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Greenspan, R. (2017). Dreaming Woman: Image, Place, and the Aesthetics of Exile. Int. J. Psycho-Anal., 98(4):1047-1073.

(2017). International Journal of Psycho-Analysis, 98(4):1047-1073

Interdisciplinary Papers

Dreaming Woman: Image, Place, and the Aesthetics of Exile

Rachel Greenspan

(Accepted for publication 3 August 2016)

Looking closely at an Argentine dream interpretation column published in a popular women's magazine from 1948 to 1951, this article examines the role of the dream image in shaping psychoanalytic discourse on femininity and national identity. The column, ‘Psychoanalysis Will Help You,’ emerged during Juan Domingo Perón's first presidency, featuring verbal interpretations written under the pen name ‘Richard Rest,’ as well as surreal photomontages by Grete Stern, a German-born, Bauhaus-trained photographer living in exile since 1936. While the column's Jungian text encourages readers' adaptation to the external reality of their social situation, Stern's droll images emphasize the disjuncture between subject and environment, exposing tensions between the experience of exile and the Peronist mission to consolidate an Argentine national identity. Experimenting formally with European avant-garde techniques, Stern presents femininity and nation as conflictive imaginary configurations. This theme resurfaces at the 2013 Venice Biennale, where Nicola Costantino's multimedia installation Eva - Argentina: A Contemporary Metaphor was exhibited alongside Carl Jung's Red Book. Formal contrasts between Stern's use of photomontage, Costantino's projection technique, and Jung's theory of mandala symbolism indicate the divergent ways in which their artwork posits the therapeutic function of the dream image, as well as the role of aesthetic production in psychoanalytic care.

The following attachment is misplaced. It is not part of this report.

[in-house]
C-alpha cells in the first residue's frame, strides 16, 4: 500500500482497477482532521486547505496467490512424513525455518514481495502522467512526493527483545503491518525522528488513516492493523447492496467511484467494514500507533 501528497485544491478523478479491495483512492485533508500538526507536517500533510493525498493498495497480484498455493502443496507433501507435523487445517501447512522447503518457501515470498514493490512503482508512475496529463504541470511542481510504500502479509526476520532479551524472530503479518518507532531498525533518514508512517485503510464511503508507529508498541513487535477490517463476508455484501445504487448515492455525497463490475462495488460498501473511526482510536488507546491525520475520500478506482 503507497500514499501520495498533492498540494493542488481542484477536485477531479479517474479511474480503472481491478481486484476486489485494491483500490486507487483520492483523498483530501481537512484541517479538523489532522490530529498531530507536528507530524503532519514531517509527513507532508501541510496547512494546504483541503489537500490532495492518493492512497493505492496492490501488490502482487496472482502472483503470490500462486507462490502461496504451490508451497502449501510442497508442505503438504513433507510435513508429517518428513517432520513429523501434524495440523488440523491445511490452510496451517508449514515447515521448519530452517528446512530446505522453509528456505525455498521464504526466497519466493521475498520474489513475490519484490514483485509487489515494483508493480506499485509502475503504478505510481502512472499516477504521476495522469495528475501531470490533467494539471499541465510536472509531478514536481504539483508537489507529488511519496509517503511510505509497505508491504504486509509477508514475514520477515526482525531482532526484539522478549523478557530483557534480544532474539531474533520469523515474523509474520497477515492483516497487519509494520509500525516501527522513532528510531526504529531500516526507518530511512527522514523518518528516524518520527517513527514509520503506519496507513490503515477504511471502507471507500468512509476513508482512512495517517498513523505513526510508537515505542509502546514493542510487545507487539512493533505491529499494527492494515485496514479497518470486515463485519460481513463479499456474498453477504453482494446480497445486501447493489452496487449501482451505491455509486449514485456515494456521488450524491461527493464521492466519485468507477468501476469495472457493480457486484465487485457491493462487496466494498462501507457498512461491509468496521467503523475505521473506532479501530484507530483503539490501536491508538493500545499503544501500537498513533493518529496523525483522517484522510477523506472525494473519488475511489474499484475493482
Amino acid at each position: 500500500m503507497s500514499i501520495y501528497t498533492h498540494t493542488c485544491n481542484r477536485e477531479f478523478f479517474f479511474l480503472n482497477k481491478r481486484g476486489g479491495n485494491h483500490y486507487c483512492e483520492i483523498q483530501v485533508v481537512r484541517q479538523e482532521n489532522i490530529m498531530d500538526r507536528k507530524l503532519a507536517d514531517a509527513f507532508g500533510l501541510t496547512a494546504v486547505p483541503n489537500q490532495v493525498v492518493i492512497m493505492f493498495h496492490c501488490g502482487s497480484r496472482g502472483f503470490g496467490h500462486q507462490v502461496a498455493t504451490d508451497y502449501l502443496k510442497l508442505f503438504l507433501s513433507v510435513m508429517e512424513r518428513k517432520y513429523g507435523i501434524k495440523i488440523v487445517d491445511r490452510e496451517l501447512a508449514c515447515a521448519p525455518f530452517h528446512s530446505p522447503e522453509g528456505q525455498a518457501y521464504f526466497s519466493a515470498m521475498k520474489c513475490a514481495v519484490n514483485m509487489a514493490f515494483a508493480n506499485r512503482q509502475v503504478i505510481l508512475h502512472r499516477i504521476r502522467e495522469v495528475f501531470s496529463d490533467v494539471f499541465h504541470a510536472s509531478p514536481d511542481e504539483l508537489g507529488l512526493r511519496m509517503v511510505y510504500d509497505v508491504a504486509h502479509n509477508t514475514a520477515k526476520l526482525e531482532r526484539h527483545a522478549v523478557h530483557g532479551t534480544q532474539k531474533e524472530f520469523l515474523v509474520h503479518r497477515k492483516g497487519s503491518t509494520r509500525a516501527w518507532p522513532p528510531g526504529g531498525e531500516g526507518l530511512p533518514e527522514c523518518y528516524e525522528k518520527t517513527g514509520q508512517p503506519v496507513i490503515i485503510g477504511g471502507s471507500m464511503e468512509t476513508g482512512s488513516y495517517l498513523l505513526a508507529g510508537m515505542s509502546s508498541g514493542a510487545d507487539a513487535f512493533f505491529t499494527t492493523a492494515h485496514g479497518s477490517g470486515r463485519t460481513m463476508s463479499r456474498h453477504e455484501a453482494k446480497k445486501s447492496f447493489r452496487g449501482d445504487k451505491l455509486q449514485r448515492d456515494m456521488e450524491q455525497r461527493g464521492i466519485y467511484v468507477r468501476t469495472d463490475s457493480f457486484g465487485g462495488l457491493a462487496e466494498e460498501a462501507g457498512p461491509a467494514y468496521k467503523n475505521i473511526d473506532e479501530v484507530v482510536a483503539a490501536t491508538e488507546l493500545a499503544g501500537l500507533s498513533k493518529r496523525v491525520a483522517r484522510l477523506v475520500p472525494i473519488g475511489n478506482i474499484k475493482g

[This is a summary excerpt from the full text of the journal article. The full text of the document is available to journal subscribers on the publisher's website here.]

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